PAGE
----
Congratulations! You’ve planned diligently for your retirement and you’re on track to meet your savings target. But planned savings is just the first half of your retirement picture. The other half is planned spending. That means working out a strategy for turning your savings into as much retirement income as you can.

How? One way is to think tax. That is, look at your retirement income plan through a tax lens.

Which types of retirement income get taxed?

To begin with, taxes work a bit differently in retirement. Like employment income, most retirement income is taxable. That includes Canada Pension Plan (CPP), Old Age Security (OAS) and company pension payments. It includes income from annuities and registered retirement income funds (RRIFs). It doesn’t, however, include withdrawals from your tax-free savings account (TFSA). But past a certain taxable income level, the government will ask you to return some of your OAS payments. If your income is high enough, you’ll have to give it all back. And generally speaking, past December 31 of the year you turn 71, you can’t use registered retirement savings plan (RRSP) contributions to reduce your tax bill.

Estimating taxes in retirement

How you pay your taxes works differently in retirement, too. When you were working, your employer probably deducted your income tax “at source.” It came straight off your paycheque and never went into your bank account. But as a retiree with no paycheque, you have several options for paying your taxes:

  • You can arrange for income tax to come off at source from your company pension, CPP and OAS.
  • You can pay tax on income from investments, rentals, self-employment or some pension payments in regular installments.
  • You can wait until you file your tax return to find out how much you owe. Bear in mind, though, that if you owe more than $3,000 in federal income tax ($1,800 for residents of Quebec) the Canada Revenue Agency (CRA) will require you to pay tax in installments. There are different thresholds for provincial and territorial tax, depending on where you live.

The good news is that there are withdrawal strategies and retirement-related tax deductions that you can use to help you keep as much of your money as you can.

Strategy no. 1: Create a plan with help from an advisor

Many of us will have several sources of retirement income. Along with CPP and OAS, you could have company pensions, annuities, RRIFs, a TFSA, rental properties, guaranteed interest products like GICs and more. To minimize the tax you pay, you can plan the order in which you draw from your income sources. You can also plan how much you’ll take from each.

Remember, everyone’s situation is unique. Getting good advice often proves priceless. A seasoned advisor can run the numbers in different scenarios to plan out the best withdrawal strategy for you. For example, your advisor can help you decide when to begin collecting your CPP and private pension incomes, as well as how to withdraw from your taxable investments.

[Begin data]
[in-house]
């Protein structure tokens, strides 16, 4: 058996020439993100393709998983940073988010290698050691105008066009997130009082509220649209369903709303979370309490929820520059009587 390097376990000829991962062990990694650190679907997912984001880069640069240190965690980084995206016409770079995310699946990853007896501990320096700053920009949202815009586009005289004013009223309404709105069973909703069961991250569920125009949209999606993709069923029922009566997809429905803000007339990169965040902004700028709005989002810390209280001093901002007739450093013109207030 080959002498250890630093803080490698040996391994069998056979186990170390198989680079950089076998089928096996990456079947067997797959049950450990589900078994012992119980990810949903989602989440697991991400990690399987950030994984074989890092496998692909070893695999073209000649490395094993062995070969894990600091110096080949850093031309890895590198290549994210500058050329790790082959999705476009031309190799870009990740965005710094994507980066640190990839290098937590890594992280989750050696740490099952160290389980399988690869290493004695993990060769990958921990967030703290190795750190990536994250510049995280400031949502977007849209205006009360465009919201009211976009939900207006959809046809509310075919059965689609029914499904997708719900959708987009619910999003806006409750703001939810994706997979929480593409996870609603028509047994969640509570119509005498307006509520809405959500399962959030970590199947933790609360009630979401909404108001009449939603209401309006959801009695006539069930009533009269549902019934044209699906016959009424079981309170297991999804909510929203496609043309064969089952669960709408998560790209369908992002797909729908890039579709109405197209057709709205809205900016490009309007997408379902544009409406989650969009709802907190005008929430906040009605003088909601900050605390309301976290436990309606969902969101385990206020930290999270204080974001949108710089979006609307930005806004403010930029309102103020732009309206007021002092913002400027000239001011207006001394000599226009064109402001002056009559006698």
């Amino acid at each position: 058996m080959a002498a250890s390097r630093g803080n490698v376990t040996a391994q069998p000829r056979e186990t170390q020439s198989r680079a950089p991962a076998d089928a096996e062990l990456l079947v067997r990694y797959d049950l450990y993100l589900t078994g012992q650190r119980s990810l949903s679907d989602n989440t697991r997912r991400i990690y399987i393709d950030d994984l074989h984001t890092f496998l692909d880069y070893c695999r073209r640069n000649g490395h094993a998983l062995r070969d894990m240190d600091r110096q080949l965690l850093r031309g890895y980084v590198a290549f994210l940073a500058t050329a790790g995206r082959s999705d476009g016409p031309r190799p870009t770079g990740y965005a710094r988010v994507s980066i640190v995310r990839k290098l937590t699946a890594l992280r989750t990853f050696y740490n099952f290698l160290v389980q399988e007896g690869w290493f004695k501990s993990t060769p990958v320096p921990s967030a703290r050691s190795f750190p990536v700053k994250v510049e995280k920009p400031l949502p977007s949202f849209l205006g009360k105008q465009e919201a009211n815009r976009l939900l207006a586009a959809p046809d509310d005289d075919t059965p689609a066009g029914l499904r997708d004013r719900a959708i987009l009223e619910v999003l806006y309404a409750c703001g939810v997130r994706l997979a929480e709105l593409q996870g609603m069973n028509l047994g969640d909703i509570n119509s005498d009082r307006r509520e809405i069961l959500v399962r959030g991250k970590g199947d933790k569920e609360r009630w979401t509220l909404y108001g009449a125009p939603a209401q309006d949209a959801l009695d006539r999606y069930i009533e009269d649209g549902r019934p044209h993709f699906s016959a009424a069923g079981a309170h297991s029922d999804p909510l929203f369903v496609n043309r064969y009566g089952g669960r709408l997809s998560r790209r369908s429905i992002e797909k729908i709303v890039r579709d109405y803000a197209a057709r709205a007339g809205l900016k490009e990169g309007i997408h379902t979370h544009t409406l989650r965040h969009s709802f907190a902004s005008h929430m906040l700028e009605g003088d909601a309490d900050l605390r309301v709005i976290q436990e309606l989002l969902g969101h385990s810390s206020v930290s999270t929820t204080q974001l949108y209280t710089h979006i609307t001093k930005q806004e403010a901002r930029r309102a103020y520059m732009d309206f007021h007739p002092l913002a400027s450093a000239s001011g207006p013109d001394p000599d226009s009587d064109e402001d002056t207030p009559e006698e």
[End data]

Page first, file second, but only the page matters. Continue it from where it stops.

If you expect to have multiple taxable investments, proportional withdrawals could make sense: You can withdraw a targeted amount from each source based on its share of your overall savings. This strategy can often spread out and reduce the tax impact, extending the life of your savings. Again, this is something your advisor can help you work out.

Strategy no. 2: Split your pension Income

Couples can split up to 50% of eligible pension income between them as long as the one sending income to the other is at least age 65 during the year. That could be a real tax saving if one of you has a significantly higher income than the other. And if you share a certain percentage one year, you don’t have to share the same percentage the next year. That gives you flexibility. Remember to get independent tax advice on splitting income, to make sure you do it right.

Strategy no. 3: Buy an annuity

Are you concerned about your retirement savings running out? Think about using some of your savings to buy a life annuity. A life annuity will give you tax-effective retirement income for the rest of your life. A “term certain” annuity will pay you for a certain period (like 30 years). Both types spread out the income from your retirement savings to lessen the tax you pay each year. If you buy an annuity with “non-registered” money (from investments outside of an RRSP, or from your savings account, for example), only part of the income you get from it is taxable. (How much and when depends on the tax treatment the annuity qualifies for.) If you buy an annuity with registered money, the income from it is fully taxable in the year you get it. If you’re using RRSP money, the Income Tax Act also specifies how long the term certain or guaranteed period can be for a term certain or life annuity, respectively.

Strategy no. 4: Take advantage of tax breaks

You may have taken advantage of various tax deductions and credits while you were working. Now it’s time to pay close attention to those that apply to retirees. The pension income amount, for example, is a credit that you could get if you received eligible pension, superannuation or annuity payments other than CPP or OAS. Using the credit can save you about $300 in taxes on your federal tax return, You can also save more on your provincial or territorial return, depending on which province or territory you live in. Other potential tax savings include:

  • the age amount
  • the home accessibility tax credit
  • the medical expense tax credit
  • the disability tax credit

An accountant can help you navigate the long list of allowable federal tax credits and deductions. You can also get help finding ways to save on provincial taxes, such as the Ontario Senior Homeowners’ Property Tax Grant.

A well-crafted tax strategy can help ensure your money lasts as long as you need it. For retirement income management advice that will work for your unique resources and goals, speak with an advisor.